Once installed and with the proper NIC driver in place I finally had a working ESXi install on the D510 board.

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Update $DISPLAY in Screen

December 12th, 2009 Comments off

I’ve been a heavy user of GNU Screen for a number of years.  My typical usage is to start a single screen session and attach to it as I move to different computers, either locally or via SSH.  At times I have a need to run X applications from a shell within screen, but with $DISPLAY set to the value screen was initially run with, this tends to not work after it is detached and attached to from a different location.

A few days ago, I came across allsh, a program that allows commands to be executed in all currently running shells.

I was curious if a similar method might work to fix my $DISPLAY issue.  Ideally, I wanted to be able to attach to the screen session from any location and have $DISPLAY updated in all of the bash subprocesses of screen to properly reflect the desired display.

The following is what I came up with to achieve this.

In ~/.profile:

TRAPUSR2() {
 [ -f ~/.screen-display ] && . ~/.screen-display
}

trap TRAPUSR2 USR2

# set the $DISPLAY variables if the shell is a child of screen
if [ "`ps -p $PPID -o comm | tail -1`" == "screen" ] ; then
 [ -f ~/.screen-display ] && . ~/.screen-display
fi

And in a file named attach, placed somewhere in your $PATH:

#!/bin/bash

echo "DISPLAY=\"$DISPLAY\"" > ~/.screen-display
echo "SSH_CLIENT=\"$SSH_CLIENT\"" >> ~/.screen-display
echo "SSH_CONNECTION=\"$SSH_CONNECTION\"" >> ~/.screen-display
echo "SSH_TTY=\"$SSH_TTY\"" >> ~/.screen-display
echo "XAUTHORITY=\"$XAUTHORITY\"" >> ~/.screen-display

# detect the pid of screen, but should be smarter if more than one
# instance is running
if [ `screen -ls | awk -F. '/tached/ { print $1 }' | wc -l` != "1" ] ; then
 echo "Unable to detect the desired screen session."
 exit 1
fi
SCREEN_PID=`screen -ls | awk '/tached/ { split($1, a, "."); print a[1] }'`

# find the pids of the shells that are children of screen
BASH_PIDS=`ps -e -o pid,ppid,comm | \
 awk '$2 == var1, $3 ~ /bash/ { print $1 }' var1=$SCREEN_PID`
kill -USR2 $BASH_PIDS

exec screen -d -r

With this setup, start screen as normal, and then to attach to it from another location, run attach.

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Samba shadow_copy2 Enhancements

December 2nd, 2009 Comments off

A few weeks ago there was a thread on the Samba mailing list regarding some difficulties in getting my shadow copy patches to work with newer versions of Samba.  These patches were originally written for Samba 3.0.25, and since then, Samba has moved up to version 3.4.3, with the 3.5.0 release on the horizon.  The more recent Samba versions also include a shadow_copy2 module that will likely be replacing the shadow_copy module in the future.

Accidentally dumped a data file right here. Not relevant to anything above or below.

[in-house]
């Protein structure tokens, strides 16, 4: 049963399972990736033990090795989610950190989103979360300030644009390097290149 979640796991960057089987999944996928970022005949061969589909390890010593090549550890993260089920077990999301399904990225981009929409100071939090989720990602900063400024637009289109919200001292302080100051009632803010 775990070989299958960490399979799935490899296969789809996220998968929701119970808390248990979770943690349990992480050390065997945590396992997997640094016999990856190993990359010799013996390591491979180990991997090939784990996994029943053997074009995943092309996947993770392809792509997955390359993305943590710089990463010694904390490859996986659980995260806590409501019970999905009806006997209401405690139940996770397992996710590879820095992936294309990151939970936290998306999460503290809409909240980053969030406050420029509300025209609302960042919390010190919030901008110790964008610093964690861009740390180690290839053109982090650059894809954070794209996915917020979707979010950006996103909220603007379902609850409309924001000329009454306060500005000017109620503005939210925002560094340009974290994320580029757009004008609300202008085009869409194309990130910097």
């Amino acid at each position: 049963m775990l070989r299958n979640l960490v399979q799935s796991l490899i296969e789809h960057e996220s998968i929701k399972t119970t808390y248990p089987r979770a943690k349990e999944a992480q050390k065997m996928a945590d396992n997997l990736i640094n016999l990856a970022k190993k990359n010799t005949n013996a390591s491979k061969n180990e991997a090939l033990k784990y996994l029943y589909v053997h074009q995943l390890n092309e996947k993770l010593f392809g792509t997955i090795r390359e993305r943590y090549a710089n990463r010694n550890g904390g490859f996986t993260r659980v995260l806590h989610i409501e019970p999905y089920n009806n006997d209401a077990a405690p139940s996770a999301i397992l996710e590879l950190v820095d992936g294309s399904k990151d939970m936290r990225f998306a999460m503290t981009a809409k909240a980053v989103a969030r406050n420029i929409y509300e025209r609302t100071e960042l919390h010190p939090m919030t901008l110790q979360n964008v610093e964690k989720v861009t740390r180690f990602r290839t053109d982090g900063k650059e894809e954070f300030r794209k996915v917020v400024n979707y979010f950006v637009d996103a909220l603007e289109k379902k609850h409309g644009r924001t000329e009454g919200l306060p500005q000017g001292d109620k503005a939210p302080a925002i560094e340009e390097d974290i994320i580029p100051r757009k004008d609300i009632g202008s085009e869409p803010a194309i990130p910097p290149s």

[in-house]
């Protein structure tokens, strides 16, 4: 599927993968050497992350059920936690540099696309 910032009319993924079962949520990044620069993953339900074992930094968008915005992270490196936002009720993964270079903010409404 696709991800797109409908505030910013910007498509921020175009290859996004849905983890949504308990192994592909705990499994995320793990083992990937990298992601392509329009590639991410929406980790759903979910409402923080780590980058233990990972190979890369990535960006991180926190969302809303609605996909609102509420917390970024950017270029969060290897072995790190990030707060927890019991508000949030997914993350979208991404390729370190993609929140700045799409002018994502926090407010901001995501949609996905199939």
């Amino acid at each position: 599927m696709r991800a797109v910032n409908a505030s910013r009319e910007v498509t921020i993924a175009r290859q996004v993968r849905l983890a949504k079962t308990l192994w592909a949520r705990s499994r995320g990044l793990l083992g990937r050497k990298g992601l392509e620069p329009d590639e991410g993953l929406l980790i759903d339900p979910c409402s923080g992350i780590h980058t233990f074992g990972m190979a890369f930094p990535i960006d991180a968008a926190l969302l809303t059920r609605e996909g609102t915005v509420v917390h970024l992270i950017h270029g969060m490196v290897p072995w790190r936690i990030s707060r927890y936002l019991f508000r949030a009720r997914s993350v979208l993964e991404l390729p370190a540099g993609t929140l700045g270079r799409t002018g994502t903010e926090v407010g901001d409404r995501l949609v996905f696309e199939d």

I spent some time today adapting the original patches to the shadow_copy2 module.  This patch was made against Samba 3.4.3, and I will be working on a version for Samba 3.5.x over the next couple days.  I hope to get this integrated into Samba, but for now, it’s available below:

Creating a patched Samba source tree can be done with:

$ gzcat samba-3.4.3.tar.gz | tar -xf -
$ cd samba-3.4.3
$ gzcat ../samba-3.4.3-shadowcopy.patch.gz | patch -p1

The parameters added with this patch, as shown at the top of the source file, are:

shadow:sort = asc/desc, or blank for unsorted (default)

This is an optional parameter that specifies that the shadow
copy directories should be sorted before sending them to the
client.  This is beneficial for filesystems that don't read
directories alphabetically (e.g. ZFS).  If enabled, you typically
want to specify descending order.

shadow:format = <format specification for snapshot names>

This is an optional parameter that specifies the format
specification for the naming of snapshots.  The format must
be compatible with the conversion specifications recognized
by str[fp]time.  The default value is "@GMT-%Y.%m.%d-%H.%M.%S".

shadow:localtime = yes/no (default is no)

This is an optional parameter that indicates whether the
snapshot names are in UTC/GMT or the local time.

Example usage with ZFS for the [homes] share is:

[homes]
   comment = Home Directories
   browseable = no
   writable = yes
   vfs objects = shadow_copy2
   shadow: snapdir = .zfs/snapshot
   shadow: sort = desc
   shadow: localtime = yes
   shadow: format = %Y%m%d-%H%M%S

Where the snapshots would be taken with:

# zfs snapshot -r tank/home@`date +%Y%m%d-%H%M%S`

Recent versions of OpenSolaris allow ZFS snapshots to be created remotely over SMB/CIFS by simply creating a directory in the .zfs/snapshot subdirectory.  To see how this can be used, see my Windows Backups to ZFS post.  Though referring to the SMB/CIFS server built into OpenSolaris, the concept works equally as well with Samba and the shadow copy patch.

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ntfsprogs for Virtual Disk Partitions

November 29th, 2009 Comments off